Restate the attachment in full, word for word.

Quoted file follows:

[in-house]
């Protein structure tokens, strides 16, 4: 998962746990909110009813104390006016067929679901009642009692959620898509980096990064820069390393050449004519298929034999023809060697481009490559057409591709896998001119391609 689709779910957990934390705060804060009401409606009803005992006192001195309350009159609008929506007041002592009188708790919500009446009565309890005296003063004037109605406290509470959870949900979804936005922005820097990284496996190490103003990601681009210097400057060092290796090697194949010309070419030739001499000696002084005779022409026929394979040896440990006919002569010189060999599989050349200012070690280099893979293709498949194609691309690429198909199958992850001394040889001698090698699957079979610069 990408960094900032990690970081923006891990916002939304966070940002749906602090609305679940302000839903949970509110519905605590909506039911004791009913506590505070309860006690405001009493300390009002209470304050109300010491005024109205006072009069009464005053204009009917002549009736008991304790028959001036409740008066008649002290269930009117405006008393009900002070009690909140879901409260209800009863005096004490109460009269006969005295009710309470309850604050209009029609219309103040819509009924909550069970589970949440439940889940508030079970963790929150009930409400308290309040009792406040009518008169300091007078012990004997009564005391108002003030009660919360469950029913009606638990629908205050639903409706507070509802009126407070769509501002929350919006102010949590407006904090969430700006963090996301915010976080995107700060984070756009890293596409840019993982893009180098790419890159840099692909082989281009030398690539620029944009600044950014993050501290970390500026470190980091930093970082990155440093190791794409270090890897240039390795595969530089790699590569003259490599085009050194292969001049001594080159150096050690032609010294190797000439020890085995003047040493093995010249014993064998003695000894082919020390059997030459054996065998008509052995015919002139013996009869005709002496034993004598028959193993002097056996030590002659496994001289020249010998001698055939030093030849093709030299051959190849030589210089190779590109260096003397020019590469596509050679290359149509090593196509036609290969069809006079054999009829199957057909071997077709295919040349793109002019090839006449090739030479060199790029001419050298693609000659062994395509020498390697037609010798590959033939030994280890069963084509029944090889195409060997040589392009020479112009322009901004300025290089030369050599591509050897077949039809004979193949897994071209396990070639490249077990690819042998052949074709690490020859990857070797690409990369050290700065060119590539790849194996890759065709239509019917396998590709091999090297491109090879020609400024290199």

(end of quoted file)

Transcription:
[in-house]
């Protein structure tokens, strides 16, 4: 998962746990909110009813104390006016067929679901009642009692959620898509980096990064820069390393050449004519298929034999023809060697481009490559057409591709896998001119391609 689709779910957990934390705060804060009401409606009803005992006192001195309350009159609008929506007041002592009188708790919500009446009565309890005296003063004037109605406290509470959870949900979804936005922005820097990284496996190490103003990601681009210097400057060092290796090697194949010309070419030739001499000696002084005779022409026929394979040896440990006919002569010189060999599989050349200012070690280099893979293709498949194609691309690429198909199958992850001394040889001698090698699957079979610069 990408960094900032990690970081923006891990916002939304966070940002749906602090609305679940302000839903949970509110519905605590909506039911004791009913506590505070309860006690405001009493300390009002209470304050109300010491005024109205006072009069009464005053204009009917002549009736008991304790028959001036409740008066008649002290269930009117405006008393009900002070009690909140879901409260209800009863005096004490109460009269006969005295009710309470309850604050209009029609219309103040819509009924909550069970589970949440439940889940508030079970963790929150009930409400308290309040009792406040009518008169300091007078012990004997009564005391108002003030009660919360469950029913009606638990629908205050639903409706507070509802009126407070769509501002929350919006102010949590407006904090969430700006963090996301915010976080995107700060984070756009890293596409840019993982893009180098790419890159840099692909082989281009030398690539620029944009600044950014993050501290970390500026470190980091930093970082990155440093190791794409270090890897240039390795595969530089790699590569003259490599085009050194292969001049001594080159150096050690032609010294190797000439020890085995003047040493093995010249014993064998003695000894082919020390059997030459054996065998008509052995015919002139013996009869005709002496034993004598028959193993002097056996030590002659496994001289020249010998001698055939030093030849093709030299051959190849030589210089190779590109260096003397020019590469596509050679290359149509090593196509036609290969069809006079054999009829199957057909071997077709295919040349793109002019090839006449090739030479060199790029001419050298693609000659062994395509020498390697037609010798590959033939030994280890069963084509029944090889195409060997040589392009020479112009322009901004300025290089030369050599591509050897077949039809004979193949897994071209396990070639490249077990690819042998052949074709690490020859990857070797690409990369050290700065060119590539790849194996890759065709239509019917396998590709091999090297491109090879020609400024290199």